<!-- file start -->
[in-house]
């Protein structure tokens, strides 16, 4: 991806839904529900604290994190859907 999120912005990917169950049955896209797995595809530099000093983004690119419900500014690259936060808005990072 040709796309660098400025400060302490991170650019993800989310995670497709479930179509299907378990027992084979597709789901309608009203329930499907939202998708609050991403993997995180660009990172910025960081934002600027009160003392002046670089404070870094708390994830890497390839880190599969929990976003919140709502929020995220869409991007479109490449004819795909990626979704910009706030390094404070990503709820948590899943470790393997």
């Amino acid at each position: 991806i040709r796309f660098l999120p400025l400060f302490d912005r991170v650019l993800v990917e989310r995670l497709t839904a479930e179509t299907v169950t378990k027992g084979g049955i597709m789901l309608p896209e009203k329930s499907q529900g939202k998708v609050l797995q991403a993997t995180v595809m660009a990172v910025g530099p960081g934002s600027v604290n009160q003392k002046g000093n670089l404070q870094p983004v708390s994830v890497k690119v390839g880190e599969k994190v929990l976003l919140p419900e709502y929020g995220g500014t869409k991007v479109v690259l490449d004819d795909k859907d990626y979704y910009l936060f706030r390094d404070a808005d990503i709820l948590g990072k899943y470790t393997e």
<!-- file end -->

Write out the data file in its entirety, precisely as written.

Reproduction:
[in-house]
């Protein structure tokens, strides 16, 4: 991806839904529900604290994190859907 999120912005990917169950049955896209797995595809530099000093983004690119419900500014690259936060808005990072 040709796309660098400025400060302490991170650019993800989310995670497709479930179509299907378990027992084979597709789901309608009203329930499907939202998708609050991403993997995180660009990172910025960081934002600027009160003392002046670089404070870094708390994830890497390839880190599969929990976003919140709502929020995220869409991007479109490449004819795909990626979704910009706030390094404070990503709820948590899943470790393997």
């Amino acid at each position: 991806i040709r796309f660098l999120p400025l400060f302490d912005r991170v650019l993800v990917e989310r995670l497709t839904a479930e179509t299907v169950t378990k027992g084979g049955i597709m789901l309608p896209e009203k329930s499907q529900g939202k998708v609050l797995q991403a993997t995180v595809m660009a990172v910025g530099p960081g934002s600027v604290n009160q003392k002046g000093n670089l404070q870094p983004v708390s994830v890497k690119v390839g880190e599969k994190v929990l976003l919140p419900e709502y929020g995220g500014t869409k991007v479109v690259l490449d004819d795909k859907d990626y979704y910009l936060f706030r390094d404070a808005d990503i709820l948590g990072k899943y470790t393997e």